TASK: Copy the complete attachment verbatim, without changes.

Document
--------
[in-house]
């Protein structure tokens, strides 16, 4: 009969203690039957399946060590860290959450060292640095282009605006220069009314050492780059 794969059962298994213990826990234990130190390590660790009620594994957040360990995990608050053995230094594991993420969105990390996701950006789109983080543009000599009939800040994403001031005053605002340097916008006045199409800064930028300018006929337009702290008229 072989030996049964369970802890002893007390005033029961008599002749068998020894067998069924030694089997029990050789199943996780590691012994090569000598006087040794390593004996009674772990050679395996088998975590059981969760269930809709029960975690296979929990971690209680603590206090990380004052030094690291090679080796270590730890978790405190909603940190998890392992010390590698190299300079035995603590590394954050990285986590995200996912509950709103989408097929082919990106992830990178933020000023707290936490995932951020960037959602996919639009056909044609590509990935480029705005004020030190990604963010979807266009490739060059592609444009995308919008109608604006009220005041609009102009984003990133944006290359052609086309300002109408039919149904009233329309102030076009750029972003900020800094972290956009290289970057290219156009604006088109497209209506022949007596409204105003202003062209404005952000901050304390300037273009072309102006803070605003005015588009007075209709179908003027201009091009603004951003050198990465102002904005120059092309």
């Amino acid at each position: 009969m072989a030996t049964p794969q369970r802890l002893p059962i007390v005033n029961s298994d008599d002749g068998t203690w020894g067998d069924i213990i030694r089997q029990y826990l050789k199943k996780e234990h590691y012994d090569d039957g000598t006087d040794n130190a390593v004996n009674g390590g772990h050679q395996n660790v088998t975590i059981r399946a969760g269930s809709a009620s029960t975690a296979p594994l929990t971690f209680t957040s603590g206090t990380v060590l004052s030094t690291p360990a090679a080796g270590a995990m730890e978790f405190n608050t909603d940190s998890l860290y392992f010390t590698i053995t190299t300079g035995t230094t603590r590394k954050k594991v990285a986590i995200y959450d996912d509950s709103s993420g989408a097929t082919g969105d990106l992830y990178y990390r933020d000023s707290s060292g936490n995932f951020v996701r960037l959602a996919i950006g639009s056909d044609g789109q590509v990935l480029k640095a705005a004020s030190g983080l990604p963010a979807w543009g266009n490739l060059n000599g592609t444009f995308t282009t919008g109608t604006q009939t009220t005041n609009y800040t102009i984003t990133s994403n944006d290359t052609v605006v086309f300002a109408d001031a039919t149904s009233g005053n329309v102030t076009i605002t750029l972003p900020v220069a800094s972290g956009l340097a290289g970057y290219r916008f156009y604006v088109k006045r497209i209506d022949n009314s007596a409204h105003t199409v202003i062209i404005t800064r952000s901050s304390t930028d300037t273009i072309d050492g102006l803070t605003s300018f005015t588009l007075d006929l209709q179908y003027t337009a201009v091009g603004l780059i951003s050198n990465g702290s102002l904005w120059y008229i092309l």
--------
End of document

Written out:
[in-house]
């Protein structure tokens, strides 16, 4: 009969203690039957399946060590860290959450060292640095282009605006220069009314050492780059 794969059962298994213990826990234990130190390590660790009620594994957040360990995990608050053995230094594991993420969105990390996701950006789109983080543009000599009939800040994403001031005053605002340097916008006045199409800064930028300018006929337009702290008229 072989030996049964369970802890002893007390005033029961008599002749068998020894067998069924030694089997029990050789199943996780590691012994090569000598006087040794390593004996009674772990050679395996088998975590059981969760269930809709029960975690296979929990971690209680603590206090990380004052030094690291090679080796270590730890978790405190909603940190998890392992010390590698190299300079035995603590590394954050990285986590995200996912509950709103989408097929082919990106992830990178933020000023707290936490995932951020960037959602996919639009056909044609590509990935480029705005004020030190990604963010979807266009490739060059592609444009995308919008109608604006009220005041609009102009984003990133944006290359052609086309300002109408039919149904009233329309102030076009750029972003900020800094972290956009290289970057290219156009604006088109497209209506022949007596409204105003202003062209404005952000901050304390300037273009072309102006803070605003005015588009007075209709179908003027201009091009603004951003050198990465102002904005120059092309």
């Amino acid at each position: 009969m072989a030996t049964p794969q369970r802890l002893p059962i007390v005033n029961s298994d008599d002749g068998t203690w020894g067998d069924i213990i030694r089997q029990y826990l050789k199943k996780e234990h590691y012994d090569d039957g000598t006087d040794n130190a390593v004996n009674g390590g772990h050679q395996n660790v088998t975590i059981r399946a969760g269930s809709a009620s029960t975690a296979p594994l929990t971690f209680t957040s603590g206090t990380v060590l004052s030094t690291p360990a090679a080796g270590a995990m730890e978790f405190n608050t909603d940190s998890l860290y392992f010390t590698i053995t190299t300079g035995t230094t603590r590394k954050k594991v990285a986590i995200y959450d996912d509950s709103s993420g989408a097929t082919g969105d990106l992830y990178y990390r933020d000023s707290s060292g936490n995932f951020v996701r960037l959602a996919i950006g639009s056909d044609g789109q590509v990935l480029k640095a705005a004020s030190g983080l990604p963010a979807w543009g266009n490739l060059n000599g592609t444009f995308t282009t919008g109608t604006q009939t009220t005041n609009y800040t102009i984003t990133s994403n944006d290359t052609v605006v086309f300002a109408d001031a039919t149904s009233g005053n329309v102030t076009i605002t750029l972003p900020v220069a800094s972290g956009l340097a290289g970057y290219r916008f156009y604006v088109k006045r497209i209506d022949n009314s007596a409204h105003t199409v202003i062209i404005t800064r952000s901050s304390t930028d300037t273009i072309d050492g102006l803070t605003s300018f005015t588009l007075d006929l209709q179908y003027t337009a201009v091009g603004l780059i951003s050198n990465g702290s102002l904005w120059y008229i092309l």